Keyless Remotes To Cars in Waldorf Suddenly Useless
By Joshua Partlow
Washington Post Staff Writer
Monday, July 5, 2004; Page B01
Vernon Garrison was stuck at the supermarket -- outside, actually, in the front seat of a navy blue Caprice Classic that would not start.
His keyless entry remote control, the device that unlocks the doors and also is required to start the engine of his car, had gone haywire again. "I was furious," said Garrison, 67, who owns a gas station and, fortunately for him, another car.
For 20 minutes as he waited for help, Garrison watched keenly as several customers came out of the Shoppers Food Warehouse in Waldorf, aimed remotes at their cars and failed to open their doors. Point, push, nothing. Just as he thought.
"I could see them walk up," he said, remembering that afternoon two months ago. "I'm saying, 'It's not going to work.' "
Matt Drake has seen this, too, and wishes he had an explanation. He works at a Radio Shack across Route 301 from the grocery store.
"Volvo, BMW, Mercedes, it does not discriminate," Drake said, pointing over the counter to the strip mall parking lot. "If every single one of those cars has a keyless entry, every single one will not work."
The sporadic incidents -- at least five days in the past year, by Drake's count -- have become something of a mystery in Waldorf, a sprawling mix of shopping centers and subdivisions in Charles County. But such outages are not unprecedented.
Three years ago, thousands of drivers in Bremerton, Wash., were stumped on two occasions when their push-button remotes proved impotent. It happened in Las Vegas in February, prompting hundreds of calls to car dealerships and locksmiths. And in May, a two-way radio system being tested at Eglin Air Force Base in the Florida Panhandle jammed remote control garage door openers in communities near the base.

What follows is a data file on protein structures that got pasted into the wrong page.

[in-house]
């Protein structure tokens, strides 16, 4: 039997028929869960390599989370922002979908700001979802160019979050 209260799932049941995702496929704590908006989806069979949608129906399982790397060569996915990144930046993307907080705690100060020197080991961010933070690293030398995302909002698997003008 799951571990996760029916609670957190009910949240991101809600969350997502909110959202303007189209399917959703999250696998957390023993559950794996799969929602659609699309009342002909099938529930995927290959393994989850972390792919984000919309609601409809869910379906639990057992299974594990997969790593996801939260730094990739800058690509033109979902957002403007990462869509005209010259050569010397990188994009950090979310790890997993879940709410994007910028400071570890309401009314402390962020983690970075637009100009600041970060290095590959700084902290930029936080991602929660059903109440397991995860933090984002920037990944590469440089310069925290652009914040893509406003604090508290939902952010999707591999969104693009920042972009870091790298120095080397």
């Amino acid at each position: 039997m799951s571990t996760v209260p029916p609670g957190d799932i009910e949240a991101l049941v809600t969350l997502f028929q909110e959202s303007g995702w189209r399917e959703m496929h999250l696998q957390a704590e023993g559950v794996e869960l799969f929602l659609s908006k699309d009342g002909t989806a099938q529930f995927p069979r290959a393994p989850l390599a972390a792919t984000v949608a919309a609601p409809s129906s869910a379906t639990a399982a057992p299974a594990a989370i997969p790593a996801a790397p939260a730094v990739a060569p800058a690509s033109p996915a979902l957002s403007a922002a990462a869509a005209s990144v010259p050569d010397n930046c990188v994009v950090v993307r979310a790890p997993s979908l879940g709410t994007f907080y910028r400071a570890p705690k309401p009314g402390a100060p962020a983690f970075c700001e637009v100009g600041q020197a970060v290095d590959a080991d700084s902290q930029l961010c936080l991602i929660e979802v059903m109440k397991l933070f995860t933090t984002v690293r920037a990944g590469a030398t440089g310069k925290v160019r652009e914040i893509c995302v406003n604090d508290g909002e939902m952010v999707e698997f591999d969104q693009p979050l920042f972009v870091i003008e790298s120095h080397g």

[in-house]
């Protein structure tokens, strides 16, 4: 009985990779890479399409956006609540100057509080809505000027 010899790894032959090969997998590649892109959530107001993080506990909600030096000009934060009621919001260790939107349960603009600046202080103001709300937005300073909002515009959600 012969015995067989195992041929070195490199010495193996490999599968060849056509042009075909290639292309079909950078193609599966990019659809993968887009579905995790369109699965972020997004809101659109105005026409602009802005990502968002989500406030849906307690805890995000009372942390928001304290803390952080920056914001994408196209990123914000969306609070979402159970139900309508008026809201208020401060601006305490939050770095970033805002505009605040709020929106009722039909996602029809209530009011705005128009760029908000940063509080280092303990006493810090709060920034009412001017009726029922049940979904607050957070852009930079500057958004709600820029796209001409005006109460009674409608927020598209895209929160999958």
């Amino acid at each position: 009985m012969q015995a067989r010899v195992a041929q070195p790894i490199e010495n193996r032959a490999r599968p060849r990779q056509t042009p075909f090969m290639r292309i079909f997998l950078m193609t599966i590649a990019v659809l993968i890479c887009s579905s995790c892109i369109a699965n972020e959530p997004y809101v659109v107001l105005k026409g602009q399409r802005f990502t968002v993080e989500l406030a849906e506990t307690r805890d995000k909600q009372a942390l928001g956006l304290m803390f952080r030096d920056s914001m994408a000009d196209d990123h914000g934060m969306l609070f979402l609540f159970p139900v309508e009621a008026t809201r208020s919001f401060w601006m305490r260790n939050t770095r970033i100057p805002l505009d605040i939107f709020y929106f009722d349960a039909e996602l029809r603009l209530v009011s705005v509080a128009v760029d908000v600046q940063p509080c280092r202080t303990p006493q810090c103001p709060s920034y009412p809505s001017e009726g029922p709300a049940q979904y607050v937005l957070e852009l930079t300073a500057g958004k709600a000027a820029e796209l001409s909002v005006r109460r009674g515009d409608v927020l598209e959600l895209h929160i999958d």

In most cases, remote control failure is little more than a curiosity, as drivers can simply use their keys to unlock the doors. Some cars, however, require the device to deactivate an alarm or start the engine. Charles Vernon, a retiree from Accokeek whose remote first malfunctioned at the mall in Waldorf on May 10, said the problem is a safety issue and an inconvenience.
"You don't buy the car not to be able to use it," he said.
There is no shortage of speculation on what is causing the problem in Waldorf. Diana Rucci, the operations director at Waldorf Ford, overheard customers in a local restaurant saying NASA satellites were involved. Others pointed to storm clouds, cell phones, solar flares, the Taliban.
Drake said he's not so sure. "Everybody thinks it's the government," he said with a sly grin. "I think it's aliens."
Tony Rose, Charles County's chief of emergency communications, has heard about the problem but would hazard only a vague guess. "It may be something new in Waldorf, some kind of wireless technology," he said. "But I can't confirm it."
Keyless entry remotes have become standard in new cars in recent years. Of the more than 14 million cars and light trucks produced in the United States last year, 77 percent came with the remotes, up from 32 percent in 1996, according to industry research company WardsAuto.com.
© 2004 The Washington Post Company
Charles Vernon says malfunctioning remote controls are a safety issue and an inconvenience. "You don't buy the car not to be able to use it," he says.
(Mark Gail -- The Washington Post)